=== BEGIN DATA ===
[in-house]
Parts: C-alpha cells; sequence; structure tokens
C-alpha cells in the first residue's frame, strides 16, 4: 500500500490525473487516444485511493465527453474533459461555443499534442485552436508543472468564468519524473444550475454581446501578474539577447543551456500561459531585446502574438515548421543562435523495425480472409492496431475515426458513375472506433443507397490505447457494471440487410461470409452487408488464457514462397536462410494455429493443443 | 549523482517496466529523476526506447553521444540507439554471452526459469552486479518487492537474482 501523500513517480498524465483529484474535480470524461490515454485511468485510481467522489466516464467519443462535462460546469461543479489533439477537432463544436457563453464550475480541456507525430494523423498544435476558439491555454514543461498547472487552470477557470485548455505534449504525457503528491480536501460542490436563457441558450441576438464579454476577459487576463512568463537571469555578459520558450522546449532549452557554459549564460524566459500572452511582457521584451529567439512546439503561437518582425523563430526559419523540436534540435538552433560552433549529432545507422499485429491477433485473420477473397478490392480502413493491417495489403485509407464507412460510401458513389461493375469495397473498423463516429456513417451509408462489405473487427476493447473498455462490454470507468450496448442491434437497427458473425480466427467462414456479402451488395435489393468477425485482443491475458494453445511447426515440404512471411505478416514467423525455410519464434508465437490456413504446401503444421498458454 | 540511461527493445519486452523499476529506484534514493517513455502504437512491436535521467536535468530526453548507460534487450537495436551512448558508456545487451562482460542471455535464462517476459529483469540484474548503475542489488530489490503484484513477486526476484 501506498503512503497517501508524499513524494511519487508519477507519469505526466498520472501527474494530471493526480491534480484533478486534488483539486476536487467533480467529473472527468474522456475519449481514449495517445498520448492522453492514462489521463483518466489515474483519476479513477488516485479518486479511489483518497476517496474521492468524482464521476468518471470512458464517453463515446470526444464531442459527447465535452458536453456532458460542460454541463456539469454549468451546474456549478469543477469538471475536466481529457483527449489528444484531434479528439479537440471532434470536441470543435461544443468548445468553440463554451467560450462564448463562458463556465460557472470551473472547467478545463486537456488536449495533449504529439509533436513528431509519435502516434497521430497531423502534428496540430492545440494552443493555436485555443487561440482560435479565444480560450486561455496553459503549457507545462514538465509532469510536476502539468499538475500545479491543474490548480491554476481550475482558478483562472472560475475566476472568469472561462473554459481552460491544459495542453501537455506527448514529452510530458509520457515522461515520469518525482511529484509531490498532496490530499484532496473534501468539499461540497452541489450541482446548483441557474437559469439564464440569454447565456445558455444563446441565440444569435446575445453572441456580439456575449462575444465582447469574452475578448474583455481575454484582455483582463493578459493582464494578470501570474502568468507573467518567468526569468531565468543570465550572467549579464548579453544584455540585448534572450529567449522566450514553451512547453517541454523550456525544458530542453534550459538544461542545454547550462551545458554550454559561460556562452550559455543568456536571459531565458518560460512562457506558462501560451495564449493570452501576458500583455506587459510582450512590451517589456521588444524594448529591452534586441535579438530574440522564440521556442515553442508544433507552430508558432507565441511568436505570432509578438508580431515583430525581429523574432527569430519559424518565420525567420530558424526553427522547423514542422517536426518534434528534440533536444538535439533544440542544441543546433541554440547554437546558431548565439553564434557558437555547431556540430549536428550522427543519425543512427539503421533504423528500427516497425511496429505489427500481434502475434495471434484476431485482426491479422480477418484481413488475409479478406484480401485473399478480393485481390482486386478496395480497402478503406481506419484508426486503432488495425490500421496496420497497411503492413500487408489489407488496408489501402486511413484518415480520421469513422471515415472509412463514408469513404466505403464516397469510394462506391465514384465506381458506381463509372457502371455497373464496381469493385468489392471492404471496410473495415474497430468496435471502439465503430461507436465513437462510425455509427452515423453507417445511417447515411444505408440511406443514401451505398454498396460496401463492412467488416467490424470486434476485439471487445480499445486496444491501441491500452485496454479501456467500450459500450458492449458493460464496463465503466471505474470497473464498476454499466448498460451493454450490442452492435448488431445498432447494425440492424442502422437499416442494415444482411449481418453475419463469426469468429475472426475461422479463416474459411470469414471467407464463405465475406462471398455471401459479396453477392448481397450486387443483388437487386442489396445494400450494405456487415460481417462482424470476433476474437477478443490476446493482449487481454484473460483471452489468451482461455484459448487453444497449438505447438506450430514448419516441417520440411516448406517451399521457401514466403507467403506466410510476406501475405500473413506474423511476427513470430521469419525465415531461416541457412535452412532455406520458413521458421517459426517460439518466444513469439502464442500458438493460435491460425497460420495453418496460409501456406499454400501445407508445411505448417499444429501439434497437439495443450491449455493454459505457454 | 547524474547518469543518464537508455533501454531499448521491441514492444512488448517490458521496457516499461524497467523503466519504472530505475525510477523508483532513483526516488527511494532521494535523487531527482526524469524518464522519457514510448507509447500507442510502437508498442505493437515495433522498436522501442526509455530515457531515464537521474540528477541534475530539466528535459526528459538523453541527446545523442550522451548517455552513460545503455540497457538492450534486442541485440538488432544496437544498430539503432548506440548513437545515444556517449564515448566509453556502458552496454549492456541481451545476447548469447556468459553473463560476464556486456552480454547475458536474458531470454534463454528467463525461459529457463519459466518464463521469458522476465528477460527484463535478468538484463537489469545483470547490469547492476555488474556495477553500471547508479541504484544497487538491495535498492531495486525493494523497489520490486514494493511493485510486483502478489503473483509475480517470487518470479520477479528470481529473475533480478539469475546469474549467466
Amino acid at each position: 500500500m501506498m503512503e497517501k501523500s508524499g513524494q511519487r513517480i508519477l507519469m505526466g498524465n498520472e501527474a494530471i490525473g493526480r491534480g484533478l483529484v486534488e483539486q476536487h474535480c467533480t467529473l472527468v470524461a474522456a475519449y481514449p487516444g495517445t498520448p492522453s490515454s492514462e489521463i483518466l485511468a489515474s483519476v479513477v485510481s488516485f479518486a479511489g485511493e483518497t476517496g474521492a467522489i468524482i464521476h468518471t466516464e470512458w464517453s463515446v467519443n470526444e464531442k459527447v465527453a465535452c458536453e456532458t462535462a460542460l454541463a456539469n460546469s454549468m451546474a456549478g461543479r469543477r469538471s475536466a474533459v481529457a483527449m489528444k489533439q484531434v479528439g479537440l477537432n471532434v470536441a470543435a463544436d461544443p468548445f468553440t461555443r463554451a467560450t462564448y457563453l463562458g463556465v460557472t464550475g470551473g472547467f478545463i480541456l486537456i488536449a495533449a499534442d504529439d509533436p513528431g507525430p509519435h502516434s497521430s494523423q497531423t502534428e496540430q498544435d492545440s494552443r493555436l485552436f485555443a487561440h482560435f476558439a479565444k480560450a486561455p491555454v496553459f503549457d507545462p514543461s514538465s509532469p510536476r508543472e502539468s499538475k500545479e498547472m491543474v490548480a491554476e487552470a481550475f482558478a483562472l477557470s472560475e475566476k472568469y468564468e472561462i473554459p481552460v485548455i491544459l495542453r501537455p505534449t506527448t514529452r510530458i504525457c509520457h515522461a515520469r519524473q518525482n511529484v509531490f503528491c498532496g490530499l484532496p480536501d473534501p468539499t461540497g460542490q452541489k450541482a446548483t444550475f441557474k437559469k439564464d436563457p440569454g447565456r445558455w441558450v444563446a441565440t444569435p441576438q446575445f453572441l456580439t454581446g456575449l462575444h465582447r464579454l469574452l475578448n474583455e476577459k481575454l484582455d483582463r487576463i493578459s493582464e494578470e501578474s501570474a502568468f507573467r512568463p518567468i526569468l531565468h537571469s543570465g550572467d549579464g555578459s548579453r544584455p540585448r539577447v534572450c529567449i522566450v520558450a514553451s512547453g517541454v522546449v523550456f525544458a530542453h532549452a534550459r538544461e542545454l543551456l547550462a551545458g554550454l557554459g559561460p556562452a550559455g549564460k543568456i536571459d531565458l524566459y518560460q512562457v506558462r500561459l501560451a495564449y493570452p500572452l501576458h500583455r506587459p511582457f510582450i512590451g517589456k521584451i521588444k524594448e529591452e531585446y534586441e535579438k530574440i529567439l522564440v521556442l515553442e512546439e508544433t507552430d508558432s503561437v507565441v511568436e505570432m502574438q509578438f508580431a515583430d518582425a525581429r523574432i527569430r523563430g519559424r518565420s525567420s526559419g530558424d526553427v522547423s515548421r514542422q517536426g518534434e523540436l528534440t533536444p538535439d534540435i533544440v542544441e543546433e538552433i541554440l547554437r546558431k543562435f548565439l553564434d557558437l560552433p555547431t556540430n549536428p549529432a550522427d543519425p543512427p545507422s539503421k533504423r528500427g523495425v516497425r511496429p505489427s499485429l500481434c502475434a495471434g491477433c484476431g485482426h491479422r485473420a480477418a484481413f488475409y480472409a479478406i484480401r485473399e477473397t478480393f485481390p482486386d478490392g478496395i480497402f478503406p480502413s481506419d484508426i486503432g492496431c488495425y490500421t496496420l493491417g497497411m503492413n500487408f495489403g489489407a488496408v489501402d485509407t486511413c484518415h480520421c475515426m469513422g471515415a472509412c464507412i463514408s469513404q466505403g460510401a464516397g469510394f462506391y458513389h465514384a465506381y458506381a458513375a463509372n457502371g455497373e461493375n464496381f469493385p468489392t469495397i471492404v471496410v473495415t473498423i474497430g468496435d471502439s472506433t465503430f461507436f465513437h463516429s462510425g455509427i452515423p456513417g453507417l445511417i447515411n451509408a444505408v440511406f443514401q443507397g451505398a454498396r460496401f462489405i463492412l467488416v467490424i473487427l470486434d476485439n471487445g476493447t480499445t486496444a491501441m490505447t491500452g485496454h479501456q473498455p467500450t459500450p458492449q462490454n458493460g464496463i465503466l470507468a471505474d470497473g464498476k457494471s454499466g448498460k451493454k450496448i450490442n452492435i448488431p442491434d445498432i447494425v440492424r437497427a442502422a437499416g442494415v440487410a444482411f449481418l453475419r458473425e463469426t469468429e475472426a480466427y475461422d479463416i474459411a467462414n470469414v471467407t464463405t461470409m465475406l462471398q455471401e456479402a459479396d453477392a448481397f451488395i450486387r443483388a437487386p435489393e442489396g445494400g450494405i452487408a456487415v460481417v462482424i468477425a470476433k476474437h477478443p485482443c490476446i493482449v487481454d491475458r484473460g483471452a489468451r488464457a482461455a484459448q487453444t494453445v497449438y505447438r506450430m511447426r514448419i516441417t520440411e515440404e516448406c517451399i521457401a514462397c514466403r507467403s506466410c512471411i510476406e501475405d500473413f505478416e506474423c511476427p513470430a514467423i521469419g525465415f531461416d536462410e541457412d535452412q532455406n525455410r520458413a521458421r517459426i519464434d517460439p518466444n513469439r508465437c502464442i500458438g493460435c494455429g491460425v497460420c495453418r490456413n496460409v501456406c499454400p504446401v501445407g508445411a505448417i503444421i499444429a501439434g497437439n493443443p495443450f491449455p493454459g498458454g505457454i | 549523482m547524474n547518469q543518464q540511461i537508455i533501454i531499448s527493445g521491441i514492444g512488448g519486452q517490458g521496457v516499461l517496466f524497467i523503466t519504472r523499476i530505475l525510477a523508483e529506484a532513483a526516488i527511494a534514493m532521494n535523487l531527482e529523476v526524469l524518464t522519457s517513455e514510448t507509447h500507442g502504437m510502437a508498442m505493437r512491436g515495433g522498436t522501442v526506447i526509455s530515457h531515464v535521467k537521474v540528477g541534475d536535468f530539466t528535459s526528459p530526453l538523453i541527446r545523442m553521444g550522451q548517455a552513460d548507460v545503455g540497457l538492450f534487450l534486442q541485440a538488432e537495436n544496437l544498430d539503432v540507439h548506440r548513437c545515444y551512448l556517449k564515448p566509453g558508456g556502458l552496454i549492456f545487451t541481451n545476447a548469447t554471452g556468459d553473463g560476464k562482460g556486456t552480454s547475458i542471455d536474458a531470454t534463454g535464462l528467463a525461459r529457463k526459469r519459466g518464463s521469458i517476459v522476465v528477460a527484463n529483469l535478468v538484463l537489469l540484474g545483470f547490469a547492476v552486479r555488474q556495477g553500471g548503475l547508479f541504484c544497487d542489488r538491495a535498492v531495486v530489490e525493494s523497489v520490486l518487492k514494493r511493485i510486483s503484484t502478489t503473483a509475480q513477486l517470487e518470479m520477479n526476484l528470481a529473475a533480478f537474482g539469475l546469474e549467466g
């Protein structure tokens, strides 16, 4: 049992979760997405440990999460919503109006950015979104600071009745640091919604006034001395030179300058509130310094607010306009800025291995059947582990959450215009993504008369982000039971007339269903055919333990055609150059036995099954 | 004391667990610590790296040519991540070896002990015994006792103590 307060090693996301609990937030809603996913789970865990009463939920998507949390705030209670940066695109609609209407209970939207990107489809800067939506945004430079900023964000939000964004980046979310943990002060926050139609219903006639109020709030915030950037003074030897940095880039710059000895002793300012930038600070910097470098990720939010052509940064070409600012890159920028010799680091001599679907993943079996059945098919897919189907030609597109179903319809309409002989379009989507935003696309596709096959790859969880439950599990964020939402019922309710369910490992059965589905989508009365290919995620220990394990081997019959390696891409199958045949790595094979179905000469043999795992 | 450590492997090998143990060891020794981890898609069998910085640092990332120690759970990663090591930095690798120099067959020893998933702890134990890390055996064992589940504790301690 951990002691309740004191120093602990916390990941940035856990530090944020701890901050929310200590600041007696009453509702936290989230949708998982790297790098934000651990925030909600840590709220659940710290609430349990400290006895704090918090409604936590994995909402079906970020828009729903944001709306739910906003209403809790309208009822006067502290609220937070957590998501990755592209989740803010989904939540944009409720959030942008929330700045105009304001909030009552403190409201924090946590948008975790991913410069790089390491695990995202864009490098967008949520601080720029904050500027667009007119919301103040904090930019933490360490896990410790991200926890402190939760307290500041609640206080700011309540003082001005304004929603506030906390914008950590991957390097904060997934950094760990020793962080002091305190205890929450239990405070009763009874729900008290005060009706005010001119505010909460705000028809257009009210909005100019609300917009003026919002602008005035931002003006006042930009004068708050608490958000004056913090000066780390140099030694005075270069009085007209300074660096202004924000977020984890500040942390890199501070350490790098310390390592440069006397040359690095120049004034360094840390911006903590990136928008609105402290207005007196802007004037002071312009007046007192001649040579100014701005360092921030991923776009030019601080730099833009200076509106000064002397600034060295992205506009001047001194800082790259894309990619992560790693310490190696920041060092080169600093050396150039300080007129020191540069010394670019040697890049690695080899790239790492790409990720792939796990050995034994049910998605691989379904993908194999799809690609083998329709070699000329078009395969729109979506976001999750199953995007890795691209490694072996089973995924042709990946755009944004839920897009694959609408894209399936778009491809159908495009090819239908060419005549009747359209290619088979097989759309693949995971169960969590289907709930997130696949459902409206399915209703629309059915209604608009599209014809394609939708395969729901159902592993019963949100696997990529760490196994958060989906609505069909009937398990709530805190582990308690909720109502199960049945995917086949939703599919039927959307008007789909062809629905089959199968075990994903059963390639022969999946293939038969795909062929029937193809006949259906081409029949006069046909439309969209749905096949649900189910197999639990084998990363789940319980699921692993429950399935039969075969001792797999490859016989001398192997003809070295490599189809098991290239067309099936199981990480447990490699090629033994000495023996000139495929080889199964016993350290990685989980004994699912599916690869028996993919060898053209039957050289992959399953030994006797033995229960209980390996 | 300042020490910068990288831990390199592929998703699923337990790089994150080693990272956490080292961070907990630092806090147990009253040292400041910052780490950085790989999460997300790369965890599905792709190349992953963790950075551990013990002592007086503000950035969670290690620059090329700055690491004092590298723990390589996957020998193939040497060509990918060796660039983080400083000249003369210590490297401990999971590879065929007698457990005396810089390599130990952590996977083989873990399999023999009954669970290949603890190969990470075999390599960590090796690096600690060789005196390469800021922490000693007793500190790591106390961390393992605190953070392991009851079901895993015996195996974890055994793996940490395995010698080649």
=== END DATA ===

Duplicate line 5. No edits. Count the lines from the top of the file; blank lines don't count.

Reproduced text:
């Protein structure tokens, strides 16, 4: 049992979760997405440990999460919503109006950015979104600071009745640091919604006034001395030179300058509130310094607010306009800025291995059947582990959450215009993504008369982000039971007339269903055919333990055609150059036995099954 | 004391667990610590790296040519991540070896002990015994006792103590 307060090693996301609990937030809603996913789970865990009463939920998507949390705030209670940066695109609609209407209970939207990107489809800067939506945004430079900023964000939000964004980046979310943990002060926050139609219903006639109020709030915030950037003074030897940095880039710059000895002793300012930038600070910097470098990720939010052509940064070409600012890159920028010799680091001599679907993943079996059945098919897919189907030609597109179903319809309409002989379009989507935003696309596709096959790859969880439950599990964020939402019922309710369910490992059965589905989508009365290919995620220990394990081997019959390696891409199958045949790595094979179905000469043999795992 | 450590492997090998143990060891020794981890898609069998910085640092990332120690759970990663090591930095690798120099067959020893998933702890134990890390055996064992589940504790301690 951990002691309740004191120093602990916390990941940035856990530090944020701890901050929310200590600041007696009453509702936290989230949708998982790297790098934000651990925030909600840590709220659940710290609430349990400290006895704090918090409604936590994995909402079906970020828009729903944001709306739910906003209403809790309208009822006067502290609220937070957590998501990755592209989740803010989904939540944009409720959030942008929330700045105009304001909030009552403190409201924090946590948008975790991913410069790089390491695990995202864009490098967008949520601080720029904050500027667009007119919301103040904090930019933490360490896990410790991200926890402190939760307290500041609640206080700011309540003082001005304004929603506030906390914008950590991957390097904060997934950094760990020793962080002091305190205890929450239990405070009763009874729900008290005060009706005010001119505010909460705000028809257009009210909005100019609300917009003026919002602008005035931002003006006042930009004068708050608490958000004056913090000066780390140099030694005075270069009085007209300074660096202004924000977020984890500040942390890199501070350490790098310390390592440069006397040359690095120049004034360094840390911006903590990136928008609105402290207005007196802007004037002071312009007046007192001649040579100014701005360092921030991923776009030019601080730099833009200076509106000064002397600034060295992205506009001047001194800082790259894309990619992560790693310490190696920041060092080169600093050396150039300080007129020191540069010394670019040697890049690695080899790239790492790409990720792939796990050995034994049910998605691989379904993908194999799809690609083998329709070699000329078009395969729109979506976001999750199953995007890795691209490694072996089973995924042709990946755009944004839920897009694959609408894209399936778009491809159908495009090819239908060419005549009747359209290619088979097989759309693949995971169960969590289907709930997130696949459902409206399915209703629309059915209604608009599209014809394609939708395969729901159902592993019963949100696997990529760490196994958060989906609505069909009937398990709530805190582990308690909720109502199960049945995917086949939703599919039927959307008007789909062809629905089959199968075990994903059963390639022969999946293939038969795909062929029937193809006949259906081409029949006069046909439309969209749905096949649900189910197999639990084998990363789940319980699921692993429950399935039969075969001792797999490859016989001398192997003809070295490599189809098991290239067309099936199981990480447990490699090629033994000495023996000139495929080889199964016993350290990685989980004994699912599916690869028996993919060898053209039957050289992959399953030994006797033995229960209980390996 | 300042020490910068990288831990390199592929998703699923337990790089994150080693990272956490080292961070907990630092806090147990009253040292400041910052780490950085790989999460997300790369965890599905792709190349992953963790950075551990013990002592007086503000950035969670290690620059090329700055690491004092590298723990390589996957020998193939040497060509990918060796660039983080400083000249003369210590490297401990999971590879065929007698457990005396810089390599130990952590996977083989873990399999023999009954669970290949603890190969990470075999390599960590090796690096600690060789005196390469800021922490000693007793500190790591106390961390393992605190953070392991009851079901895993015996195996974890055994793996940490395995010698080649």